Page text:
Light up your outdoor space

Kate Gould, award-winning garden designer and our guest blogger, makes light work of the dark nights…

It’s September, and although the nights are drawing in, the evenings are still be mild enough to sit outside. Adding lighting to your garden is a great way to create ambience and extend the use of your space beyond the natural daylight hours.

LEDs are long-life, cost effective, and work well recessed in paving and decking. They can be used to highlight steps, and changes in level on or around the house and terrace. In moderation, they also work well to highlight pots and planters.

If you wish to dine outside in the evening, do it by candlelight. A soft and flickering glow is more inviting than artificial light, and can always be combined with citronella to keep the mossies at bay. Tea lights in holders make excellent marker points through a garden, too, and a good old-fashioned hurricane lamp is hard to beat!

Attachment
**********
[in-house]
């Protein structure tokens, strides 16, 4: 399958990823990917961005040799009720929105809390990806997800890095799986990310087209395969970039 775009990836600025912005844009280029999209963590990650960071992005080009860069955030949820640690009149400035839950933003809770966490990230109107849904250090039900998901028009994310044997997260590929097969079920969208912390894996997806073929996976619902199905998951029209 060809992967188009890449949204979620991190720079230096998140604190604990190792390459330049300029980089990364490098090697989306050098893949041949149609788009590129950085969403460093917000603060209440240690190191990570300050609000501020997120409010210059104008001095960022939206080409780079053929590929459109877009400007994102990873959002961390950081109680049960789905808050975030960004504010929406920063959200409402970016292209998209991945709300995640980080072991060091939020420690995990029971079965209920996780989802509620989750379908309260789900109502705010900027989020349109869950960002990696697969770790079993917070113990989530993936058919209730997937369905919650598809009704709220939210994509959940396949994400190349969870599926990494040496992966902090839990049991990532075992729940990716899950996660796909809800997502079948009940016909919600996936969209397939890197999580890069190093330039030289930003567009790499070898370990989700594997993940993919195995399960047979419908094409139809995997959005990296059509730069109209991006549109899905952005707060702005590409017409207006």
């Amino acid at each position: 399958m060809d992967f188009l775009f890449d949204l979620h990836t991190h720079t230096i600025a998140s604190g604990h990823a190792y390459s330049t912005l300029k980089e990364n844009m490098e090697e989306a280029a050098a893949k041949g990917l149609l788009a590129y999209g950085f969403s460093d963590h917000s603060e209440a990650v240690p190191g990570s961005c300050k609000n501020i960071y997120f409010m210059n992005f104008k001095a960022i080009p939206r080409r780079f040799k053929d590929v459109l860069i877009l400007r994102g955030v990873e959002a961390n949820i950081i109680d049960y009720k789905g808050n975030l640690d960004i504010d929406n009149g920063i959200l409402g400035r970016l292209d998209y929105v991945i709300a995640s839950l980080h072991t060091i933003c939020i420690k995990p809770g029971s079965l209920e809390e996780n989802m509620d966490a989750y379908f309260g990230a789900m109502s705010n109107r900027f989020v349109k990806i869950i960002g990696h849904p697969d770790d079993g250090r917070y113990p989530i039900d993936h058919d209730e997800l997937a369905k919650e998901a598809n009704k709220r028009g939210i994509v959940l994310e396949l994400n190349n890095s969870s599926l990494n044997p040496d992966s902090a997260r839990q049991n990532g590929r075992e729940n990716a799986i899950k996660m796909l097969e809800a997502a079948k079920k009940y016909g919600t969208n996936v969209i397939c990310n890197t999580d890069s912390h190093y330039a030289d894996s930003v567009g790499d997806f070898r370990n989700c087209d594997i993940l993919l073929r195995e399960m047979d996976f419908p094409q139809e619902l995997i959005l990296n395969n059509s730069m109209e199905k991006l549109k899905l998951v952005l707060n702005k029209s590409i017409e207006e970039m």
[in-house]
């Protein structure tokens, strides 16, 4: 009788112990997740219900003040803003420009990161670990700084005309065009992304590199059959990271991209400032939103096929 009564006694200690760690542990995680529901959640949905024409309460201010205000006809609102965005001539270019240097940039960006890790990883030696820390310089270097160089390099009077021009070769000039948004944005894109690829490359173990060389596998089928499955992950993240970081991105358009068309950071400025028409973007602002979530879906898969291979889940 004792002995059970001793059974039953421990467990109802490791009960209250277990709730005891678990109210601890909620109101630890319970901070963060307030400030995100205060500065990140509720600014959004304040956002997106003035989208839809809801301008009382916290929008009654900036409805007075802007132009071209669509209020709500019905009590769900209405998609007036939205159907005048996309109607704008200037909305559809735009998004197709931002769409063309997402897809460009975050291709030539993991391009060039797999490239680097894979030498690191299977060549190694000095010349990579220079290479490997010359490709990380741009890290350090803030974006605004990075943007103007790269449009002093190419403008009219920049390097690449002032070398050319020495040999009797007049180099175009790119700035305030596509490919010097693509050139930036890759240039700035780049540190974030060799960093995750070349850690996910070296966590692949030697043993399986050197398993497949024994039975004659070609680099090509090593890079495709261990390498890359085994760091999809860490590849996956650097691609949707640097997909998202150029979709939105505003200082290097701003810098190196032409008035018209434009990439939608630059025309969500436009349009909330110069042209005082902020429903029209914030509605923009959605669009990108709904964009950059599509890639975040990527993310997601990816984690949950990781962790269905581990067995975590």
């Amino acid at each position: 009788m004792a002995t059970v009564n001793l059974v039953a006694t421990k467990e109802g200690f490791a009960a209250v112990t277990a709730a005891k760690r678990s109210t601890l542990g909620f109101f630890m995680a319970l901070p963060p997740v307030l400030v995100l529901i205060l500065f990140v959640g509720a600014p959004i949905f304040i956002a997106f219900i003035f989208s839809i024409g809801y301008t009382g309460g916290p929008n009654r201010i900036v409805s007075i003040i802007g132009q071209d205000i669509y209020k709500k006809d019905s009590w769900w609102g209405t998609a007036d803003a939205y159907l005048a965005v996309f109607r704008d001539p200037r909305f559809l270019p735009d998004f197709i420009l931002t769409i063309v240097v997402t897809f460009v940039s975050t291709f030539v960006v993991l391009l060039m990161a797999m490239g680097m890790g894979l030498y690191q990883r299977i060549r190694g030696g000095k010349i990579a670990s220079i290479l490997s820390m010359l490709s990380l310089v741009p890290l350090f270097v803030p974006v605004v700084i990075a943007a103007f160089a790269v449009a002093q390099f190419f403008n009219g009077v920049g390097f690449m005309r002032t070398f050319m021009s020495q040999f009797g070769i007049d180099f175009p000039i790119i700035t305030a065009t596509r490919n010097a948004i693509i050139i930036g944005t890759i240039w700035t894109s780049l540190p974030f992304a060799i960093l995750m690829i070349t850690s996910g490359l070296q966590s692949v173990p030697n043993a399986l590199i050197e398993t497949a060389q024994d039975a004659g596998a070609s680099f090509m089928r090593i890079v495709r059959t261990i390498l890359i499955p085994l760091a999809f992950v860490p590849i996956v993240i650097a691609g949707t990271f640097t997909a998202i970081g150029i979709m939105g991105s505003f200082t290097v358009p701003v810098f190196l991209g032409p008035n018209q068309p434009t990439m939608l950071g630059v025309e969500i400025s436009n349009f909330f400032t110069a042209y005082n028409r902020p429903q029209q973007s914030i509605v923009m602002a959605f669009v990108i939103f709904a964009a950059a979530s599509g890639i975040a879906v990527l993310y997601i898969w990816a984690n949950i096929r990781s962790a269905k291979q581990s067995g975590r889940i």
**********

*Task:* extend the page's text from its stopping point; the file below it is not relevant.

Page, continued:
Here are my top garden lighting tips:

• Highlight architectural plants. Opt for a simple uplighter on a spike that can be moved around as the plant grows

• Not everything needs to be lit! Light pollution affects nocturnal animals and can irritate neighbours!

• Light your terrace softly and highlight a feature wall or plant as a focal point

• Try lighting up tree trunks. This produces dramatic effects all year round, and Silver Birch looks wonderful when lit up in the winter

• Contrast your lights with dark brick or painted walls that act as a backdrop for shadows to play upon. The leafier the plant you set against it, the better

•  Stick to a warm white lights. Plants look their best when softly lit

• Always employ a professional! If you don’t have a access to an electrician, consider always solar lighting. As long as you can charge the panels, these will produce a nice effect

Kate Gould is an award winning garden designer with more than a decade’s hands-on experience transforming gardens of all sizes. A regular exhibitor at the Chelsea Flower Show, Kate’s work can be found at   www.kategouldgardens.com 

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